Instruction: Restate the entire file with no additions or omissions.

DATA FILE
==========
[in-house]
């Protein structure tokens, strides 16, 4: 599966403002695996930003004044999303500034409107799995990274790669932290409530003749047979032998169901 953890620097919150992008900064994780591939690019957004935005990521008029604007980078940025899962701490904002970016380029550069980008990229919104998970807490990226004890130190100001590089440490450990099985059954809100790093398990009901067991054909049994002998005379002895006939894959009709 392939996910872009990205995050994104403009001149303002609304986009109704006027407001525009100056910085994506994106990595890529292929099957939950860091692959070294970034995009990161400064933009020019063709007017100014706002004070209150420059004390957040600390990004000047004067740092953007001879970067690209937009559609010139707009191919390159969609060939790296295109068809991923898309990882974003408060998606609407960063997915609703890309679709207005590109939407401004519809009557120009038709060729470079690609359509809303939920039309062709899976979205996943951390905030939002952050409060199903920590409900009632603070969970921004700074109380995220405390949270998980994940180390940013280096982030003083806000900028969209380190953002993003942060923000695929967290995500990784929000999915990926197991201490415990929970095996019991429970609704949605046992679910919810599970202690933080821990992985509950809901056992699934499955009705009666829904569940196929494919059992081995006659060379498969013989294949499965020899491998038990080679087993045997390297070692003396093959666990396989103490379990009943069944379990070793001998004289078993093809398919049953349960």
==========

[in-house]
């Protein structure tokens, strides 16, 4: 599966403002695996930003004044999303500034409107799995990274790669932290409530003749047979032998169901 953890620097919150992008900064994780591939690019957004935005990521008029604007980078940025899962701490904002970016380029550069980008990229919104998970807490990226004890130190100001590089440490450990099985059954809100790093398990009901067991054909049994002998005379002895006939894959009709 392939996910872009990205995050994104403009001149303002609304986009109704006027407001525009100056910085994506994106990595890529292929099957939950860091692959070294970034995009990161400064933009020019063709007017100014706002004070209150420059004390957040600390990004000047004067740092953007001879970067690209937009559609010139707009191919390159969609060939790296295109068809991923898309990882974003408060998606609407960063997915609703890309679709207005590109939407401004519809009557120009038709060729470079690609359509809303939920039309062709899976979205996943951390905030939002952050409060199903920590409900009632603070969970921004700074109380995220405390949270998980994940180390940013280096982030003083806000900028969209380190953002993003942060923000695929967290995500990784929000999915990926197991201490415990929970095996019991429970609704949605046992679910919810599970202690933080821990992985509950809901056992699934499955009705009666829904569940196929494919059992081995006659060379498969013989294949499965020899491998038990080679087993045997390297070692003396093959666990396989103490379990009943069944379990070793001998004289078993093809398919049953349960």